Gassendi, 117-121; preformationist ideas take root in the more literary passages: "the image of God as agriculturalist, fructifying the universe by scattering its surface with tiny, invisible seeds; second, the familiar experience of peeling back a bud in early spring or opening a bean in the process of germination and finding inside it tightly folded leaves or flowers; and third, the image of the book digest or compendium that contains the whole intellectual sbustance of the original book but in compact form" (121)

"miniaturized presence" didn't seem to influence the illustrations/observations of protoscientists -- but it did influence how they interpreted the raw material they saw

"The problem for the philosophy of science that is generated is not what we are to do when our theories affect the very character of our observations, leaving us with no certain foundation on which to build. It is rather this: what are we to do when there are strong extraobservational reasons, or observational reasons drawn from outside the immediate context, for supposing that our experimentally generated experience -- deep as it is -- nevertheless contradicts or is only a partial guide to reality? How are we to decide whether a theory to which we are drawn is really consistent or inconsistent with any given observation?" (121)

Adelmann, Marcello Malpighi -- notes that the word "compendium" occurs frequently in Malpighi's anatome plantarum; the bud is "a compendium of the not-yet-unfolded plantlet"; the seed is a compendium of the entire future plant (123)

  • Malpighi made seed-fetus comparison (123)
  • These and other facts seem to prove that there is present in the cicatrix a compendium of the animal, by which I mean the first outlines of the principal parts, or in other words, their outermost boundaries, which through the agency of growth become visible when motion has been communicated to the fluids and the cavities gradually fill and become turgid." (Malpighi, qtd on 124)
  • "The figure of the plant is in its seed; the figure of the chicken is in its yolk. (Wilson 124)

Swammerdam; unfolded pupa to show butterfly folded in on itself, "showing that the larva, pupa, and imago are simultaneously present and nested within each other" (125)

  • very book-like!

Malabranche approaches problem of infinity: if all seeds contain the whole plant, with all of its seeds, etc., then seeds-within-seeds becomes dizzingly infinite (127)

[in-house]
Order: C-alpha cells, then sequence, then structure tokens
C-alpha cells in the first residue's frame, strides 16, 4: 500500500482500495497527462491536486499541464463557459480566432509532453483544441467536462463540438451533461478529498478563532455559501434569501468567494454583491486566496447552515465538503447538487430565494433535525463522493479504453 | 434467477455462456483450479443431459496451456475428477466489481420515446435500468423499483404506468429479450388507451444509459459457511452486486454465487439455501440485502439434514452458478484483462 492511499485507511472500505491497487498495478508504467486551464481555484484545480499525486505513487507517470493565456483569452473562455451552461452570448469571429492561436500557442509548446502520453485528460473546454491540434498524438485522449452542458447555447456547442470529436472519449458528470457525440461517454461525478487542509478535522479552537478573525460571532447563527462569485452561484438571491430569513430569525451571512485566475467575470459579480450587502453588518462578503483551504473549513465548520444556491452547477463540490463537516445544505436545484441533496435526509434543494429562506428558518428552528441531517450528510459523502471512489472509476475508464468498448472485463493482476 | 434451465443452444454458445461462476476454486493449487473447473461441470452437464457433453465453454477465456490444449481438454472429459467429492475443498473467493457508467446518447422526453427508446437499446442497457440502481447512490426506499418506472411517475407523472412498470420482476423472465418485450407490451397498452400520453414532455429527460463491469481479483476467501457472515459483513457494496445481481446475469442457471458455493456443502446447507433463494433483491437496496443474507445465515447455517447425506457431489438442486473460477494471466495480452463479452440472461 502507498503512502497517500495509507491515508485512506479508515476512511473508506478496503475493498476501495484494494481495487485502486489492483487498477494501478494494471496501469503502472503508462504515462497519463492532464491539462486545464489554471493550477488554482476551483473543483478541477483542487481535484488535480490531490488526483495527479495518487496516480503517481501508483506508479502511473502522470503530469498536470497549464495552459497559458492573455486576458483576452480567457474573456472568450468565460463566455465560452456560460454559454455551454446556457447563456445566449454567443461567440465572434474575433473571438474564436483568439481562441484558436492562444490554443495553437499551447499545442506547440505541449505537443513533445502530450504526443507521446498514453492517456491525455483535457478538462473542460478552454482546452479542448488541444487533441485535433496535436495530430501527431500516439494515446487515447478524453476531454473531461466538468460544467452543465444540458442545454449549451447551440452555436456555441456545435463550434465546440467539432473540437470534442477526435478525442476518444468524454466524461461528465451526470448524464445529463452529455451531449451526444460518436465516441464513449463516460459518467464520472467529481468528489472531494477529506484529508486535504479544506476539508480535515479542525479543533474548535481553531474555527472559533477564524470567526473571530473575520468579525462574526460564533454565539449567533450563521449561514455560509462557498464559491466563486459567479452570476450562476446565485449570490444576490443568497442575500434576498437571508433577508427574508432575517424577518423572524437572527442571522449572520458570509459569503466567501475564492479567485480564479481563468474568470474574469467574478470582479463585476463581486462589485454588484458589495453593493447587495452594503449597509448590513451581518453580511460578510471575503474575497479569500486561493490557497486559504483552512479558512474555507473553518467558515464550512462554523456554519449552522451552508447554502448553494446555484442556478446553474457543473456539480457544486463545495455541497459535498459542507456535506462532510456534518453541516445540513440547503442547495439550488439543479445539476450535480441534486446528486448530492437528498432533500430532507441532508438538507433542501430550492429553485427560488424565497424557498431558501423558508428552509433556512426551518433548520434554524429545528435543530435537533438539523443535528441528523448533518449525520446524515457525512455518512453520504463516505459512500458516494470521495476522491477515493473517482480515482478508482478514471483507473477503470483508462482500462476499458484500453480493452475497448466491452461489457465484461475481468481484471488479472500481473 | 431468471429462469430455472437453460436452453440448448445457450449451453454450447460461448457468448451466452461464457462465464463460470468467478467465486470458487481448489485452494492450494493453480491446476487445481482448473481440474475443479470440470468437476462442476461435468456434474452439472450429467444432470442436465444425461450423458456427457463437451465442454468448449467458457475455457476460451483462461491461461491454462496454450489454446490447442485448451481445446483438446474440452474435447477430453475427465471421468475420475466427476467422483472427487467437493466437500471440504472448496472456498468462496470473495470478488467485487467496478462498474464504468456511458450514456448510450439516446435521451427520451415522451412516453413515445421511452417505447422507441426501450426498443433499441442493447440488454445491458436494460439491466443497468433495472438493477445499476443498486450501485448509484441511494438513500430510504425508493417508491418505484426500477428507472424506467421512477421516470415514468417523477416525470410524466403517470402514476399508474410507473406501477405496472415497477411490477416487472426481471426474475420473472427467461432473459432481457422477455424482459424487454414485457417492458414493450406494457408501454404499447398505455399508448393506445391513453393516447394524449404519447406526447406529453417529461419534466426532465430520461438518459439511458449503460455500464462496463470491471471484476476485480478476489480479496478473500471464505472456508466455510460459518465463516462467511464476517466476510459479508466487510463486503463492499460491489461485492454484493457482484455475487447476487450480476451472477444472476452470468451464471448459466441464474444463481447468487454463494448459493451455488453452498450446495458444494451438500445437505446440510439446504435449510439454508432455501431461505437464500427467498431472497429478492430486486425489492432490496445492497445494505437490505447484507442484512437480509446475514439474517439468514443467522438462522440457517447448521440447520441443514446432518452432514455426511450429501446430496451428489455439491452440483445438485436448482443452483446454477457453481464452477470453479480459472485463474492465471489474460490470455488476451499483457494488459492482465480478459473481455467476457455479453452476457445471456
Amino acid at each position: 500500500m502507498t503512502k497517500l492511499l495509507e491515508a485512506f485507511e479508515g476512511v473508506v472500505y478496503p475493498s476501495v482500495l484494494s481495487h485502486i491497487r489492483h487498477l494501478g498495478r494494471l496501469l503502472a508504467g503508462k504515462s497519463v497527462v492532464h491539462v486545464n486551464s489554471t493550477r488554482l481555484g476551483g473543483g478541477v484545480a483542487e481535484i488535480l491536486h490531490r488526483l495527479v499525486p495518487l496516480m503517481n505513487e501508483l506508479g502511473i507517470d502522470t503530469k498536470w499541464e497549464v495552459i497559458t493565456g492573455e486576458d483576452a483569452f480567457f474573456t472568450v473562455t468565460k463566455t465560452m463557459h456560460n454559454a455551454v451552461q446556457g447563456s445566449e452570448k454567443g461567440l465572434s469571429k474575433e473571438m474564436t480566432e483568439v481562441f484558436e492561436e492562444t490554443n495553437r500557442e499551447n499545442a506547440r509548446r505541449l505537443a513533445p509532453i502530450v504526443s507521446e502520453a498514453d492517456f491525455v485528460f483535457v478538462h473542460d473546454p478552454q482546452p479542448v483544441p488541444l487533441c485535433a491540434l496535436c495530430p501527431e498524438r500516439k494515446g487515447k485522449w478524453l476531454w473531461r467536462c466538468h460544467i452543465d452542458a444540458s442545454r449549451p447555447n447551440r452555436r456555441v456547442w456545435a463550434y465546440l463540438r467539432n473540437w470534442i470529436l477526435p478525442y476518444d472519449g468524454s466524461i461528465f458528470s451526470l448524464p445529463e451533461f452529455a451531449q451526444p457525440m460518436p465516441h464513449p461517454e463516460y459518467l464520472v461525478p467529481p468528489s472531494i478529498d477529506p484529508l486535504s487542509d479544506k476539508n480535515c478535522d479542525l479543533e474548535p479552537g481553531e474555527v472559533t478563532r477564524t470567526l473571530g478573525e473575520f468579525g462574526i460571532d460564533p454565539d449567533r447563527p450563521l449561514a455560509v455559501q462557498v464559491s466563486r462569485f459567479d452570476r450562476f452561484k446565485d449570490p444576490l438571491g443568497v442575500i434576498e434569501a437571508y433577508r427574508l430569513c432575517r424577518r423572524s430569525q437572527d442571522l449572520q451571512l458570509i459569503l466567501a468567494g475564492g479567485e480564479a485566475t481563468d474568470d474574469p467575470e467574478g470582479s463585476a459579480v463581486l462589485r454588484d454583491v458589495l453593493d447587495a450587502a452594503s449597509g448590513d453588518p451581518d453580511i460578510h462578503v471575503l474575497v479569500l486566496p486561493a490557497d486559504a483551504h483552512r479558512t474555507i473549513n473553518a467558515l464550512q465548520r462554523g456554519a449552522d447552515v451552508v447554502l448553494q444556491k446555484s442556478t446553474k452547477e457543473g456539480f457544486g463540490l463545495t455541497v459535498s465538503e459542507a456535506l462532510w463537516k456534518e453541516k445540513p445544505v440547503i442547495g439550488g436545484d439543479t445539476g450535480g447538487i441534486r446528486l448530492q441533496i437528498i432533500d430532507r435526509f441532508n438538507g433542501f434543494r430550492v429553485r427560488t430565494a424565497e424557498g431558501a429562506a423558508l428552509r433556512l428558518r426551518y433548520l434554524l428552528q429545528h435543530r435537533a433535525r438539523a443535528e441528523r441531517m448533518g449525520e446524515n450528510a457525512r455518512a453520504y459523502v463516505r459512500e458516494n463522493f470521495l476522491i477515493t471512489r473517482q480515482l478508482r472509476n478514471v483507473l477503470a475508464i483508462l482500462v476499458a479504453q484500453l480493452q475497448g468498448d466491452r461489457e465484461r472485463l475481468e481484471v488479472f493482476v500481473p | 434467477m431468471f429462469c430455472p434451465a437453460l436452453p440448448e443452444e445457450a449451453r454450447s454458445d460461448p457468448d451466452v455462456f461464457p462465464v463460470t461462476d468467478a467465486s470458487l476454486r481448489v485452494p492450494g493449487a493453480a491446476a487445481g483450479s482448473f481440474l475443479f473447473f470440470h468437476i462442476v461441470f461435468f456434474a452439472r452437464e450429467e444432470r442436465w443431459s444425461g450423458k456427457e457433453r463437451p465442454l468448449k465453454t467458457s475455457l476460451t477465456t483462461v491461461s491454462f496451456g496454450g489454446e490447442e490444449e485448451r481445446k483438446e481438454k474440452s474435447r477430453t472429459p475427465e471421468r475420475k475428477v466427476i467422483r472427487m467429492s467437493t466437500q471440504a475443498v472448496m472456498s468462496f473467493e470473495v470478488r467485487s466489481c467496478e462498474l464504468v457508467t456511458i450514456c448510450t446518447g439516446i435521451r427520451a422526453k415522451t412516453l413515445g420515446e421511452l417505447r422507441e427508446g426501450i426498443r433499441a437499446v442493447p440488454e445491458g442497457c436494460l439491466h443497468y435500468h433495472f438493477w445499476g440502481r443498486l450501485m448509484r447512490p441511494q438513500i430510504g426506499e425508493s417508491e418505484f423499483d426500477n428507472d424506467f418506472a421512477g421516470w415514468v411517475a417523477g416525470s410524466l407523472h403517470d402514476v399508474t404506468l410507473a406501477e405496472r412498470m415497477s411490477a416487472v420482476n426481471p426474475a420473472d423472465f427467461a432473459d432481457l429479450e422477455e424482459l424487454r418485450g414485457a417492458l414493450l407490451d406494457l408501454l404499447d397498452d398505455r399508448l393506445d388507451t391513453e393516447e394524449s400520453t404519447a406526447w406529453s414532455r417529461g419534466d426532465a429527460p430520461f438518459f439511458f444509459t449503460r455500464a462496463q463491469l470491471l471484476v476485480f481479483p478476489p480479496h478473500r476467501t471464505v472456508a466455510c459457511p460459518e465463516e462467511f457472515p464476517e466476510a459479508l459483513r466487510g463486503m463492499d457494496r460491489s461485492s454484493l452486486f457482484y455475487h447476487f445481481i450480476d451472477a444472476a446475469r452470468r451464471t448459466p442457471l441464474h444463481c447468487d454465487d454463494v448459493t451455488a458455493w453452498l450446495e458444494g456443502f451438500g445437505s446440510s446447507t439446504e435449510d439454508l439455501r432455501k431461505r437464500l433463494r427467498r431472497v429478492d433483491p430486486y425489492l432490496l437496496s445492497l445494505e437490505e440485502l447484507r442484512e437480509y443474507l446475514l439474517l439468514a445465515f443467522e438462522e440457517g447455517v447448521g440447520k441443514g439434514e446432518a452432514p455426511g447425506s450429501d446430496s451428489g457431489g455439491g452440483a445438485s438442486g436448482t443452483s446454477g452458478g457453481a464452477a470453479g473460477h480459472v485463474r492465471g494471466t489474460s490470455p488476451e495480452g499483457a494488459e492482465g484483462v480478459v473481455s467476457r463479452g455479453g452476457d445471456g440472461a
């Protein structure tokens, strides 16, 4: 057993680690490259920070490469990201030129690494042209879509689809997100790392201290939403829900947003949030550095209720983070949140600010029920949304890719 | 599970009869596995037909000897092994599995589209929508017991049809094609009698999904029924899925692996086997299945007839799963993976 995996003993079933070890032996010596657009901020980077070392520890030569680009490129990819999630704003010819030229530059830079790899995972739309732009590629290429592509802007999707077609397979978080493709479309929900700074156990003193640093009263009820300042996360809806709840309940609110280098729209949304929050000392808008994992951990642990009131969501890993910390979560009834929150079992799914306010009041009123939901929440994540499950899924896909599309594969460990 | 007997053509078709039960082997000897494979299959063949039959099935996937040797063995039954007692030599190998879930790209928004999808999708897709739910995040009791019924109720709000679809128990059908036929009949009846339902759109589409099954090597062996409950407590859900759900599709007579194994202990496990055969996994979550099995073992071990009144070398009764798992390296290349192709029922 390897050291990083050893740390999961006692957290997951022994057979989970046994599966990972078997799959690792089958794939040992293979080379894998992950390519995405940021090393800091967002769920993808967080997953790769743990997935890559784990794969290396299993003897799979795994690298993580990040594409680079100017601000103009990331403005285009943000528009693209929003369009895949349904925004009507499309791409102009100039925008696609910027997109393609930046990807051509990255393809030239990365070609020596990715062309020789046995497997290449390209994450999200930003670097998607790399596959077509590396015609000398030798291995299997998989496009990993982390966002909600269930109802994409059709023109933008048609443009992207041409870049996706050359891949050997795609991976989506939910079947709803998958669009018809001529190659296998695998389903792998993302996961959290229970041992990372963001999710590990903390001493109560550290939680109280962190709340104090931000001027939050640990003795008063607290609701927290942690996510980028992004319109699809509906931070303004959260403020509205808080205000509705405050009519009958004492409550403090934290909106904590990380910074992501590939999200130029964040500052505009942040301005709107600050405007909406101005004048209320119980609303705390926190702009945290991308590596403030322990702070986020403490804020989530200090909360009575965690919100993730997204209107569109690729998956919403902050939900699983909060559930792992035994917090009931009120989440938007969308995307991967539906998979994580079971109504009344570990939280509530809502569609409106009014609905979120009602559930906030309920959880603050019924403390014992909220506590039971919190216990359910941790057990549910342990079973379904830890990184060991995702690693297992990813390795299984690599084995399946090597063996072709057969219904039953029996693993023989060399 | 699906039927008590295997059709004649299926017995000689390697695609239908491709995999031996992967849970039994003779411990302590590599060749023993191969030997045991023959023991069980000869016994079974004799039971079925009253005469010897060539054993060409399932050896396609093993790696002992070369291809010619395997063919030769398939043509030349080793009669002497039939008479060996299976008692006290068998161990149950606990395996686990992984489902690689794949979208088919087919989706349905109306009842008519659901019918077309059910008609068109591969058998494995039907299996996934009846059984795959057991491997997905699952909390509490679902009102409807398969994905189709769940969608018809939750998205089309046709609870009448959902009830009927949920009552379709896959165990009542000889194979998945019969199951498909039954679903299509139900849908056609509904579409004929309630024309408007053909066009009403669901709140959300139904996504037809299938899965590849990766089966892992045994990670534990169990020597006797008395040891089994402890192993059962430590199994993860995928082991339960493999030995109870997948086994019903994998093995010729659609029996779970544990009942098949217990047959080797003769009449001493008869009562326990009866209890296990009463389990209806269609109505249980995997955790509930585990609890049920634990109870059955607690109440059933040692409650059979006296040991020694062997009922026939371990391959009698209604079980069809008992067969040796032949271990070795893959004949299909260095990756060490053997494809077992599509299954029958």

• connect with plants as books, becomes Borgesian library problem -- problem of knowledge

chapter ends by looking at how microscopists thought of sperm

5. Animalcula and the Theory of Animate Contagion

c17 research into the plague; from "bad air" theory to "bad living things in the air"

6. The Philosophers and the Microscope

problem of science and Christianity; do microscopes increase the glory of God, or make Him null?

Robert Boyle, "The Christian Virtuoso"

"Attention to the microworld helped compensate for the loss of the greater cosmos as an image of divinity and spiritual order. In the new astronomical systems of the sixteenth and early seventeenth century, the critical feature was not the relegation of the earth to planetary status but the breaking through of the enclosing shell of the fixed stars, which reduced to nonsense the orientating notions of up and down, heaven and earth, with their connotations of excellence and baseness. there was now only out -- toward other suns and satellites, which might even possess their own ensouled inhabitants -- and in, toward this arbitrarily designated earth, which might be out for other intelligent beings in turn. To convert a loss into a gain, it was necessary to stress the discrepancy between divine immensity and terrestrial puniness." (181)

Grew's cosmologia sacra -- "Infinity held no terrors for Grew and seemed to occasion rather a feeling that was a precursor of Kant's experience of the natural sublime, in which fear in the face of overwhelming magnitude is transmuted into pleasure caused by respect for the Creation and the conviction of personal security." (182)

  • peppercorn bulk == 10,000 seeds of hart's-Tongue
"Grew was interested not only in the individuality of the human face and its meaning; he studied with a lens the patterns of the pores and ridges of the human hand as well, and saw in their distinctness and uniqueness proof that god had concerned himself with every particular and every detail." (182)

construction of dignity in studying insects; Thomas Moffett's Theater of Insects (183-4)

Swammerdam's struggle with religion, family, 186-9

did animals/plants spring from decaying matter -- without generation?

"In summary, the denial of generation by chance was not only a fixture of the orthodox doctrine of special creation in its adversarial relationship to the pagan doctrine of the productive powers of nature. It also exemplified the uniformity of nature -- nature as artifact -- and the economy of means in its production." (205)

re: generation, plants and animals have much in common (205-6)